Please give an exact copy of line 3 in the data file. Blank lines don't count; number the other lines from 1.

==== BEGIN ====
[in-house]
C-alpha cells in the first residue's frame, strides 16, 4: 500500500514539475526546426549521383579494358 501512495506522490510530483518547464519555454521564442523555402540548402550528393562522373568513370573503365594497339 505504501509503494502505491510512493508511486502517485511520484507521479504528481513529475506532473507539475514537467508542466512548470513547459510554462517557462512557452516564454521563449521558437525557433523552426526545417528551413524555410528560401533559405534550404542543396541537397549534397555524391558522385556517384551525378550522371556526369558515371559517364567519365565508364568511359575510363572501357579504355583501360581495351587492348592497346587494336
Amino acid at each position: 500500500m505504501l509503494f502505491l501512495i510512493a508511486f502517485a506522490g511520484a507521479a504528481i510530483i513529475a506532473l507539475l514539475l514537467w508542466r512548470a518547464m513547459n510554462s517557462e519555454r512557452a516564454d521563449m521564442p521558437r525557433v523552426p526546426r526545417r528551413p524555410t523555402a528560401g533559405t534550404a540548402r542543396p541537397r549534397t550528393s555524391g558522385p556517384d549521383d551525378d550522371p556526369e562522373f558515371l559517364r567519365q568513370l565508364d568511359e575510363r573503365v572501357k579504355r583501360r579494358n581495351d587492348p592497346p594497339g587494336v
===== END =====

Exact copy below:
Amino acid at each position: 500500500m505504501l509503494f502505491l501512495i510512493a508511486f502517485a506522490g511520484a507521479a504528481i510530483i513529475a506532473l507539475l514539475l514537467w508542466r512548470a518547464m513547459n510554462s517557462e519555454r512557452a516564454d521563449m521564442p521558437r525557433v523552426p526546426r526545417r528551413p524555410t523555402a528560401g533559405t534550404a540548402r542543396p541537397r549534397t550528393s555524391g558522385p556517384d549521383d551525378d550522371p556526369e562522373f558515371l559517364r567519365q568513370l565508364d568511359e575510363r573503365v572501357k579504355r583501360r579494358n581495351d587492348p592497346p594497339g587494336v